About the Author
Brenda Herchmer has a diverse background gained in a variety of government, education, business, and voluntary sector settings. A writer, educator, consultant, and project manager, her primary work has involved organizational and community transformation and the change process, training, and leadership it requires. She has specialized in leadership development, adaptive planning, and recreation and community development. She is the owner of Grassroots Enterprises and the Campus for Communities of the Future (a social enterprise/micro college).
I am blessed to have maintained a precious relationship with three colleagues with whom I worked over a number of years as part of an exciting community development initiative called ACE Communities. Although we are all now self-employed we continue to connect via monthly group Skype calls. Our conversations are a mix of personal and business but always always reflect deep, rich learning, and probably a little too much fun.
Author’s Note: This week a good friend told me that I would always have struggles being understood because I was always ten years ahead of my tiime. Thought I’d test that theory by going back into my archives to a blog I wrote almost exactly ten years ago. Found this one written in 2009….hmmm….I’m kind of thinking it might still be relevant?
Last week American Gene Simmons, best known as the demonic, blood spitting bassist with a creepy waggling tongue in the 1970’s hard rock band called…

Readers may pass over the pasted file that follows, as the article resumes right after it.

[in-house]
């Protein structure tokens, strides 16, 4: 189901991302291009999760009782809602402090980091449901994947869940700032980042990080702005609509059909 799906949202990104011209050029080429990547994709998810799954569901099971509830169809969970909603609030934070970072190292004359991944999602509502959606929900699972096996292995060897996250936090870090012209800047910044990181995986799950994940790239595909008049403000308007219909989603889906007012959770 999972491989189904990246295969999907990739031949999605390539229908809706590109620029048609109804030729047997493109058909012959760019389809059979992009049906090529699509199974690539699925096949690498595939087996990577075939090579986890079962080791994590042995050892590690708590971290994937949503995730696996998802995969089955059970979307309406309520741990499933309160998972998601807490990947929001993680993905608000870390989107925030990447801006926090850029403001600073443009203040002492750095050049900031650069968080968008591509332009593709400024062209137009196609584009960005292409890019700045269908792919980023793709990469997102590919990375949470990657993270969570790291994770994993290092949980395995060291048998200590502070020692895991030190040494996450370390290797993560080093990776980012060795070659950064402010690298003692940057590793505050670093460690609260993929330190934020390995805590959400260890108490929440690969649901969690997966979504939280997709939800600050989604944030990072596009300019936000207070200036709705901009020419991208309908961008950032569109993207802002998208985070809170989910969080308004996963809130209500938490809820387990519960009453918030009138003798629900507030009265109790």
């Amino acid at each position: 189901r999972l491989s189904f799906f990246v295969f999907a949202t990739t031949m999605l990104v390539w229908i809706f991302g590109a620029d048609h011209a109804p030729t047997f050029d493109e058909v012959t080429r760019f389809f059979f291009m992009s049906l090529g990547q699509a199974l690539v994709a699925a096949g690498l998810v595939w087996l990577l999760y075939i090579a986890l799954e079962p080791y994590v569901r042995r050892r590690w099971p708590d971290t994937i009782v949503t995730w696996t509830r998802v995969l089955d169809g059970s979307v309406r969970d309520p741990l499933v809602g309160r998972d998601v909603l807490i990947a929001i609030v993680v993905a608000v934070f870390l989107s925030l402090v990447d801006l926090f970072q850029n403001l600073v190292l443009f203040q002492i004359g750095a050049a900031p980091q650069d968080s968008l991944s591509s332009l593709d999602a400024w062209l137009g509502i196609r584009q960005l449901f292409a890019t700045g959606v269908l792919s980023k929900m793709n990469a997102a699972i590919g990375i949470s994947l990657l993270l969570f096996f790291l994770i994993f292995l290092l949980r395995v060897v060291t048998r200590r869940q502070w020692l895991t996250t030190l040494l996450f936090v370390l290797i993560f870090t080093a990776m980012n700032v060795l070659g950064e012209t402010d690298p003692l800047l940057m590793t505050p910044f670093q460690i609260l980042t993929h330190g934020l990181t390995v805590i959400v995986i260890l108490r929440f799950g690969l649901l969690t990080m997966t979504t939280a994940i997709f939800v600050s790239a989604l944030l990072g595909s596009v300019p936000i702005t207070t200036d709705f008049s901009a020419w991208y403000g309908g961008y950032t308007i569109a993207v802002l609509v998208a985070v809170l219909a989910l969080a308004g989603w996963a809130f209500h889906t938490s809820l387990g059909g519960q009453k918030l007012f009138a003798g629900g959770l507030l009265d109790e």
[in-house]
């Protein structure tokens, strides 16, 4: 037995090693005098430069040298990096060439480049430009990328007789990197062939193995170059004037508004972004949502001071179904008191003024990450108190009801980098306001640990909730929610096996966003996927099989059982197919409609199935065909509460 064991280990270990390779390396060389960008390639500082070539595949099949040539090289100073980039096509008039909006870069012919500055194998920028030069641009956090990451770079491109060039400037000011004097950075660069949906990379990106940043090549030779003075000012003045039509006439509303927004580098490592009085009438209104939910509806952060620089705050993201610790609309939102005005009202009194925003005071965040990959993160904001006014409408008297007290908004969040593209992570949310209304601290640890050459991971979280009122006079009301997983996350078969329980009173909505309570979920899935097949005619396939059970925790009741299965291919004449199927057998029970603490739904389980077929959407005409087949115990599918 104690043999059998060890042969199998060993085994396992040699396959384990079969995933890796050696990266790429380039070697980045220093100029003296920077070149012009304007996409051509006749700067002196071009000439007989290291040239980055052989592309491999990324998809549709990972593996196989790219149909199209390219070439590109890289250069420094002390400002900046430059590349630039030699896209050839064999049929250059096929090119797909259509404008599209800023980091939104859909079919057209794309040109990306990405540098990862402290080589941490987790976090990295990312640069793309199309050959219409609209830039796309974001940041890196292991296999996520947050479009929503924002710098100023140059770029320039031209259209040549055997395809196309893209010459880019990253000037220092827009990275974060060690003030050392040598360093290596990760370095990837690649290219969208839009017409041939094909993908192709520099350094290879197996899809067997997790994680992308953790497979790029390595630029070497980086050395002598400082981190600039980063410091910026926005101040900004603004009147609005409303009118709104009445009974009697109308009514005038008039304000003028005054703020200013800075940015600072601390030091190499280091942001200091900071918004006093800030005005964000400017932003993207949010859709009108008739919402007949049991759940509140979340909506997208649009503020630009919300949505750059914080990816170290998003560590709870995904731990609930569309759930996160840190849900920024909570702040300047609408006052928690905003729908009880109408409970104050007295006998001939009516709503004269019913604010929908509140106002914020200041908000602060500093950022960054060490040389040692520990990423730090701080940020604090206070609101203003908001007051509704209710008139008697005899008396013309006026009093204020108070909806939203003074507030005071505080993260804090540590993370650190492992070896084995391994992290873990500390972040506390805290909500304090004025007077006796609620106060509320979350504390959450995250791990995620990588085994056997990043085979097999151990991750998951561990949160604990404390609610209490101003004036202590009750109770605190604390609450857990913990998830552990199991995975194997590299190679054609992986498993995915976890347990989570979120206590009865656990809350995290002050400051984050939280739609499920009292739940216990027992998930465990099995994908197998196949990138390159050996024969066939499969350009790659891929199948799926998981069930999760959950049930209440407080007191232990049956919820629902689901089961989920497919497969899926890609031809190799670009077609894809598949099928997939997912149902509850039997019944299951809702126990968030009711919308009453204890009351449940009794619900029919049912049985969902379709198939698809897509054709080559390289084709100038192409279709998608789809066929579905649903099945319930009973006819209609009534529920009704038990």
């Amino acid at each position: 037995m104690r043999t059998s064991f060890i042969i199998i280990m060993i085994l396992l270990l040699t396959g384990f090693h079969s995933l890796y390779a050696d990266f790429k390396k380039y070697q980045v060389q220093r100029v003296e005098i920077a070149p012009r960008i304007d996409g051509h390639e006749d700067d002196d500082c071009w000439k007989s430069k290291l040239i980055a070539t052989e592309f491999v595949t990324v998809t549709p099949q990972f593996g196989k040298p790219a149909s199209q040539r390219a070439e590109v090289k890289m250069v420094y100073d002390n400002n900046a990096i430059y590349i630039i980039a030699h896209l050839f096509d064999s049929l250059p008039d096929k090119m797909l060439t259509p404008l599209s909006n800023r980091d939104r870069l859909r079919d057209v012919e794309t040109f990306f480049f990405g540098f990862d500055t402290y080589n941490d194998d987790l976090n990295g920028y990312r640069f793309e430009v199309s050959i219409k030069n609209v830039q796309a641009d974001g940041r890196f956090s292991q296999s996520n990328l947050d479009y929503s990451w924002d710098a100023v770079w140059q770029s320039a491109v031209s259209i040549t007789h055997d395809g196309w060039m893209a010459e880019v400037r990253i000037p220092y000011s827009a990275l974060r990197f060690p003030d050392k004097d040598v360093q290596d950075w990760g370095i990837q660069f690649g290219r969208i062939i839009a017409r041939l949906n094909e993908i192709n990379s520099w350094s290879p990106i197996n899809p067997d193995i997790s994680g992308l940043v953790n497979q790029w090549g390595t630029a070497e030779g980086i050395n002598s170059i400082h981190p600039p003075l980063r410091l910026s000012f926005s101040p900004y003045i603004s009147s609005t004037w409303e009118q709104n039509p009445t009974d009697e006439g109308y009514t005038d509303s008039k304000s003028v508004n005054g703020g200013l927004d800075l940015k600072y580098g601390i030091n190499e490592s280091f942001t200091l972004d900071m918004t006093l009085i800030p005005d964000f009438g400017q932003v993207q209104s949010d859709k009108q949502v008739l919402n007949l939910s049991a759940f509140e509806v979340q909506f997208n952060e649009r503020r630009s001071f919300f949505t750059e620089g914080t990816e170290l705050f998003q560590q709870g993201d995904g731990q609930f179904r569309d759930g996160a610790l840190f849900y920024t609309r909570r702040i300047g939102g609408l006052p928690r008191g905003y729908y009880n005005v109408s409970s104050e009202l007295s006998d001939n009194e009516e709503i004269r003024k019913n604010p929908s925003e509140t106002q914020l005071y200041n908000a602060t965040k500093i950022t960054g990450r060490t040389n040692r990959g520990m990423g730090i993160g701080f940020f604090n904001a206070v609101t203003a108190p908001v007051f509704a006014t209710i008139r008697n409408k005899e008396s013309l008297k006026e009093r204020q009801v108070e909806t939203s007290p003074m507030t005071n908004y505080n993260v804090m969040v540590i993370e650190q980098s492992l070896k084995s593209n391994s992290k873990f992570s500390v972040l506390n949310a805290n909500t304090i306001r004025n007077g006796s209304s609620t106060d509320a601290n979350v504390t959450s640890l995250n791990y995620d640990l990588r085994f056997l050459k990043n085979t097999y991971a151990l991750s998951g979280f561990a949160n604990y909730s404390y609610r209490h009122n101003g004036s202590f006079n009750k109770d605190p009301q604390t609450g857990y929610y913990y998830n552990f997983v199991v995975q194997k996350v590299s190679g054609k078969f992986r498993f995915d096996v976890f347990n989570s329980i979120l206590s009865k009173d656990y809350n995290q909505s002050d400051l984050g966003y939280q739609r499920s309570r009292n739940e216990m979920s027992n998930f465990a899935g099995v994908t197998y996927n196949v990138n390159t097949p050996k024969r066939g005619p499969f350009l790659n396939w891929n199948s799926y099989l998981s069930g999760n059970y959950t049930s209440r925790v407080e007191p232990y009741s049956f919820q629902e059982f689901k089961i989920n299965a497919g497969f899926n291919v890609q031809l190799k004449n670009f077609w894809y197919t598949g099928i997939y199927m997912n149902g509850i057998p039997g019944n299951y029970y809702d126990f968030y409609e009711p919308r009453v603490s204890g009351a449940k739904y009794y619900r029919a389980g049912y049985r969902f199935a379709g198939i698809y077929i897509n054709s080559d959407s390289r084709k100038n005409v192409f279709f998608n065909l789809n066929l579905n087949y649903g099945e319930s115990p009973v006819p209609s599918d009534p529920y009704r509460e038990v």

Posted on 02-07-19
Monkey Mind Musings About Community
As the holidays become a distant memory and we get back to the reality of more typical regimes, I’ve been reflecting about the upcoming year.
Rather than making resolutions which my monkey mind doesn’t always allow me to keep, I thought it might be an idea to focus on the community building work that continues to absorb so much of my energy. Here are…
Posted on 01-05-19
Where the Sweetness Happens
I do believe that community leadership is ultimately about having the courage to step forward. But, on that particular day, I wasn’t feeling it at all.
I had just reviewed the content of a presentation I was about to deliver at a national forum and was beginning to second guess myself.
On an intellectual level I understood the community leadership learnings I planned to share were solid, innovative, and grounded by boots-on-the-ground experience. However my personal insecurities, (perhaps a subject for another blog?) in combination with working…
Posted on 05-14-18
A Tattoo That Made Me Think?
While I like to consider myself as one who loves change and embraces trends, tattoos are something I’ve personally never been able to get behind.
In part its because when I was growing up tattoos weren’t especially mainstream. Unless of course you considered sailors, bikers, and criminals to be mainstream.
Mostly though, I’m not a fan because I’m easily bored and tattoos are just so darned permanent. Heck, I get tired of the same outfit after six months, so why would I… More Posted on 04-14-18
Did I Walk Out to Walk On?
A while back I received an email from my alma mater advising me that I had been nominated for a Distinguished Alumni Award.
While I know it was an incredible honour and I should have been excited, the truth was that I didn’t feel it was something I deserved.
I am aware that I work really hard, have taken risks, and have had some success. However, my track record with employers and sometimes painful climb up the corporate ladder left much to be desired.…
Posted on 02-01-18
You Didn’t Step Up Ridley Scott
I used to be a fan of English movie director and producer Ridley Scott.